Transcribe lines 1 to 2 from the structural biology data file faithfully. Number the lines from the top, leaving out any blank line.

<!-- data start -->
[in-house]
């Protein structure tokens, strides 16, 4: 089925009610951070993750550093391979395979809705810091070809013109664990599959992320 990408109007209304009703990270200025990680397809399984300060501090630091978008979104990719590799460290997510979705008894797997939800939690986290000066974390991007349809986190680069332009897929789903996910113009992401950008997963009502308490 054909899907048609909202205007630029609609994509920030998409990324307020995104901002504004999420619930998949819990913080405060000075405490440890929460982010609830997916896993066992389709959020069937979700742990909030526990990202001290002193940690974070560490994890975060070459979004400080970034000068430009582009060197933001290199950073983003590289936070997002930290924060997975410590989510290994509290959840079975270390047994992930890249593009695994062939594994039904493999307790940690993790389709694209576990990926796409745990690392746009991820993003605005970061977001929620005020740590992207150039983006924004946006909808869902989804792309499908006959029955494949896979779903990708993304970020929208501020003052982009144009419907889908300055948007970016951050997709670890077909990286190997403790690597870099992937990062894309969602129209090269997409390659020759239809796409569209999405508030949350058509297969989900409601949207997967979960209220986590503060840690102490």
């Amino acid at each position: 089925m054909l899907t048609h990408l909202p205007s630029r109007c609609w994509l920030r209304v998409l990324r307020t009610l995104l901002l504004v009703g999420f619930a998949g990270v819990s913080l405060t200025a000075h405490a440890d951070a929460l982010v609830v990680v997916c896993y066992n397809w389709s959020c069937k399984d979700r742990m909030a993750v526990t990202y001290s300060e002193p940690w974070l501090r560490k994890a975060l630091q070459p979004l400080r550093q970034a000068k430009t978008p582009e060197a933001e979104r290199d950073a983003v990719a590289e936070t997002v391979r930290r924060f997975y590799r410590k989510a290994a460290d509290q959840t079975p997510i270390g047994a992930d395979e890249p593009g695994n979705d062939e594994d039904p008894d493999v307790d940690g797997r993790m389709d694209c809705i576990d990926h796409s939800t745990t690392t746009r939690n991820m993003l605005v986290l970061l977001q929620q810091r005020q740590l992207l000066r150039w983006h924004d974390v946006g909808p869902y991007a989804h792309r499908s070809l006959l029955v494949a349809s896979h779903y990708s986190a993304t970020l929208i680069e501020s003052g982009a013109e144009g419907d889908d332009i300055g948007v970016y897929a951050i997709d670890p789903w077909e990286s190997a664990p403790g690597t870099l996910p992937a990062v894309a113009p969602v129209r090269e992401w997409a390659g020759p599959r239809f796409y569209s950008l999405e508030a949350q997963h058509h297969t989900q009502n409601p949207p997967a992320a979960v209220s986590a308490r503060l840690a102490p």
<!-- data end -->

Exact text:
[in-house]
């Protein structure tokens, strides 16, 4: 089925009610951070993750550093391979395979809705810091070809013109664990599959992320 990408109007209304009703990270200025990680397809399984300060501090630091978008979104990719590799460290997510979705008894797997939800939690986290000066974390991007349809986190680069332009897929789903996910113009992401950008997963009502308490 054909899907048609909202205007630029609609994509920030998409990324307020995104901002504004999420619930998949819990913080405060000075405490440890929460982010609830997916896993066992389709959020069937979700742990909030526990990202001290002193940690974070560490994890975060070459979004400080970034000068430009582009060197933001290199950073983003590289936070997002930290924060997975410590989510290994509290959840079975270390047994992930890249593009695994062939594994039904493999307790940690993790389709694209576990990926796409745990690392746009991820993003605005970061977001929620005020740590992207150039983006924004946006909808869902989804792309499908006959029955494949896979779903990708993304970020929208501020003052982009144009419907889908300055948007970016951050997709670890077909990286190997403790690597870099992937990062894309969602129209090269997409390659020759239809796409569209999405508030949350058509297969989900409601949207997967979960209220986590503060840690102490």